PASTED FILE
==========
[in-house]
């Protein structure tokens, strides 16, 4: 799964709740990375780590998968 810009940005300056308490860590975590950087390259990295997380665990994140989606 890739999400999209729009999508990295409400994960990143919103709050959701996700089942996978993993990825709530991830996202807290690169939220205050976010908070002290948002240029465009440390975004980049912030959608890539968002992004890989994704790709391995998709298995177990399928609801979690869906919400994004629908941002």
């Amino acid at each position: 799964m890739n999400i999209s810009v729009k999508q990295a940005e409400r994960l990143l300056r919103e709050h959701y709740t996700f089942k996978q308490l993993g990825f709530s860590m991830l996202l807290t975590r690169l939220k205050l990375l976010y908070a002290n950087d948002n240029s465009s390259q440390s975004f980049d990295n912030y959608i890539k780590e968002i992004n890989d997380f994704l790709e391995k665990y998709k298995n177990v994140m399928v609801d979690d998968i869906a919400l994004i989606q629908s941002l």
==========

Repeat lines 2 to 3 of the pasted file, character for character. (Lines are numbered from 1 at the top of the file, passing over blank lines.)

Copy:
């Protein structure tokens, strides 16, 4: 799964709740990375780590998968 810009940005300056308490860590975590950087390259990295997380665990994140989606 890739999400999209729009999508990295409400994960990143919103709050959701996700089942996978993993990825709530991830996202807290690169939220205050976010908070002290948002240029465009440390975004980049912030959608890539968002992004890989994704790709391995998709298995177990399928609801979690869906919400994004629908941002």
């Amino acid at each position: 799964m890739n999400i999209s810009v729009k999508q990295a940005e409400r994960l990143l300056r919103e709050h959701y709740t996700f089942k996978q308490l993993g990825f709530s860590m991830l996202l807290t975590r690169l939220k205050l990375l976010y908070a002290n950087d948002n240029s465009s390259q440390s975004f980049d990295n912030y959608i890539k780590e968002i992004n890989d997380f994704l790709e391995k665990y998709k298995n177990v994140m399928v609801d979690d998968i869906a919400l994004i989606q629908s941002l």